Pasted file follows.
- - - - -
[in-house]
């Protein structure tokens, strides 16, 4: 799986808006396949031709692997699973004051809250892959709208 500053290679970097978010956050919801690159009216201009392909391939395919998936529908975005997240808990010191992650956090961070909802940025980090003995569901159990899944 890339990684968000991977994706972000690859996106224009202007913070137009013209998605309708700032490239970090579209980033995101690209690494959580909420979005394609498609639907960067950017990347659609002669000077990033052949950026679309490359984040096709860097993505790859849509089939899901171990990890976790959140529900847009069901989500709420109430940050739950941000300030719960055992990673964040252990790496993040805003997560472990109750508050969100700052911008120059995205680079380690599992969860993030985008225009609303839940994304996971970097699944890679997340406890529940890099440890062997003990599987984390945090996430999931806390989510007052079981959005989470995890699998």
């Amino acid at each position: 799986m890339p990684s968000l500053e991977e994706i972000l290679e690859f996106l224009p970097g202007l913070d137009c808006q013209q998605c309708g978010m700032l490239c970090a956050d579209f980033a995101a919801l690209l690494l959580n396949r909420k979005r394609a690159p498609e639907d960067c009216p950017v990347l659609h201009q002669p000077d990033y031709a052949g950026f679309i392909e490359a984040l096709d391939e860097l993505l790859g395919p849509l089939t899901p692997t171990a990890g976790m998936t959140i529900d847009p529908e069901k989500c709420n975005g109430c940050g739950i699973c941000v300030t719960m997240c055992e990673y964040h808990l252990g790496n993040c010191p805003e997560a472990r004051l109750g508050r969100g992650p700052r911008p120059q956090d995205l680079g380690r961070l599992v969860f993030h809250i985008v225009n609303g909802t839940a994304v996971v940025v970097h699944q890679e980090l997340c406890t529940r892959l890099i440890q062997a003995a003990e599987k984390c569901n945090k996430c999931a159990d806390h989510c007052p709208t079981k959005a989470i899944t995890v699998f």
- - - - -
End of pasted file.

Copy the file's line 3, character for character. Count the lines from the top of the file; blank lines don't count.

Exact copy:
């Amino acid at each position: 799986m890339p990684s968000l500053e991977e994706i972000l290679e690859f996106l224009p970097g202007l913070d137009c808006q013209q998605c309708g978010m700032l490239c970090a956050d579209f980033a995101a919801l690209l690494l959580n396949r909420k979005r394609a690159p498609e639907d960067c009216p950017v990347l659609h201009q002669p000077d990033y031709a052949g950026f679309i392909e490359a984040l096709d391939e860097l993505l790859g395919p849509l089939t899901p692997t171990a990890g976790m998936t959140i529900d847009p529908e069901k989500c709420n975005g109430c940050g739950i699973c941000v300030t719960m997240c055992e990673y964040h808990l252990g790496n993040c010191p805003e997560a472990r004051l109750g508050r969100g992650p700052r911008p120059q956090d995205l680079g380690r961070l599992v969860f993030h809250i985008v225009n609303g909802t839940a994304v996971v940025v970097h699944q890679e980090l997340c406890t529940r892959l890099i440890q062997a003995a003990e599987k984390c569901n945090k996430c999931a159990d806390h989510c007052p709208t079981k959005a989470i899944t995890v699998f």